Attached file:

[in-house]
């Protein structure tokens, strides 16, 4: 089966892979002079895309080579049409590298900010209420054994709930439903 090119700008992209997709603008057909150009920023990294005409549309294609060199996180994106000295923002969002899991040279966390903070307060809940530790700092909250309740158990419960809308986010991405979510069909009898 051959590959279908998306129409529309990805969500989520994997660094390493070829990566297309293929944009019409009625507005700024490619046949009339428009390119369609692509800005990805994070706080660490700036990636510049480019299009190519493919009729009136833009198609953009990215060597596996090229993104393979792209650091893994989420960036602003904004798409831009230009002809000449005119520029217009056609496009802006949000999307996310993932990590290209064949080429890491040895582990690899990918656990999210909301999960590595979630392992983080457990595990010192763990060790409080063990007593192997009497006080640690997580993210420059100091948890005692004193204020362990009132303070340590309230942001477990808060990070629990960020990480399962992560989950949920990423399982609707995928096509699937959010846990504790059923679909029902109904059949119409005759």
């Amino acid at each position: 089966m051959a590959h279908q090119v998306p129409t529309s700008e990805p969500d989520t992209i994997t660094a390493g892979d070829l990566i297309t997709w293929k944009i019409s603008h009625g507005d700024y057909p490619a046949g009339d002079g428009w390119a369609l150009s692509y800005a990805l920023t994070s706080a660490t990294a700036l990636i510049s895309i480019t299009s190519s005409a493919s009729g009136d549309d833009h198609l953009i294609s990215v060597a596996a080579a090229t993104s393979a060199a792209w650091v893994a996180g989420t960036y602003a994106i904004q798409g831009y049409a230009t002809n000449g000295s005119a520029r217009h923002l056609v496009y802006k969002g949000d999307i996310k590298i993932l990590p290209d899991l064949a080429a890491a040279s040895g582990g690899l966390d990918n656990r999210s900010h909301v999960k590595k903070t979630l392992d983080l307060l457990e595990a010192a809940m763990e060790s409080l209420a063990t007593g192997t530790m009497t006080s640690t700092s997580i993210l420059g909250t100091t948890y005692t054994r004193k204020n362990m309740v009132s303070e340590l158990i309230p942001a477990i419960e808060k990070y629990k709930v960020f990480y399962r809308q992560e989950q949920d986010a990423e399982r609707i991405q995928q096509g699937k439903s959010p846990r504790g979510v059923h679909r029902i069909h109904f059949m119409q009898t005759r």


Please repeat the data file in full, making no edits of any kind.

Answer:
[in-house]
């Protein structure tokens, strides 16, 4: 089966892979002079895309080579049409590298900010209420054994709930439903 090119700008992209997709603008057909150009920023990294005409549309294609060199996180994106000295923002969002899991040279966390903070307060809940530790700092909250309740158990419960809308986010991405979510069909009898 051959590959279908998306129409529309990805969500989520994997660094390493070829990566297309293929944009019409009625507005700024490619046949009339428009390119369609692509800005990805994070706080660490700036990636510049480019299009190519493919009729009136833009198609953009990215060597596996090229993104393979792209650091893994989420960036602003904004798409831009230009002809000449005119520029217009056609496009802006949000999307996310993932990590290209064949080429890491040895582990690899990918656990999210909301999960590595979630392992983080457990595990010192763990060790409080063990007593192997009497006080640690997580993210420059100091948890005692004193204020362990009132303070340590309230942001477990808060990070629990960020990480399962992560989950949920990423399982609707995928096509699937959010846990504790059923679909029902109904059949119409005759």
């Amino acid at each position: 089966m051959a590959h279908q090119v998306p129409t529309s700008e990805p969500d989520t992209i994997t660094a390493g892979d070829l990566i297309t997709w293929k944009i019409s603008h009625g507005d700024y057909p490619a046949g009339d002079g428009w390119a369609l150009s692509y800005a990805l920023t994070s706080a660490t990294a700036l990636i510049s895309i480019t299009s190519s005409a493919s009729g009136d549309d833009h198609l953009i294609s990215v060597a596996a080579a090229t993104s393979a060199a792209w650091v893994a996180g989420t960036y602003a994106i904004q798409g831009y049409a230009t002809n000449g000295s005119a520029r217009h923002l056609v496009y802006k969002g949000d999307i996310k590298i993932l990590p290209d899991l064949a080429a890491a040279s040895g582990g690899l966390d990918n656990r999210s900010h909301v999960k590595k903070t979630l392992d983080l307060l457990e595990a010192a809940m763990e060790s409080l209420a063990t007593g192997t530790m009497t006080s640690t700092s997580i993210l420059g909250t100091t948890y005692t054994r004193k204020n362990m309740v009132s303070e340590l158990i309230p942001a477990i419960e808060k990070y629990k709930v960020f990480y399962r809308q992560e989950q949920d986010a990423e399982r609707i991405q995928q096509g699937k439903s959010p846990r504790g979510v059923h679909r029902i069909h109904f059949m119409q009898t005759r």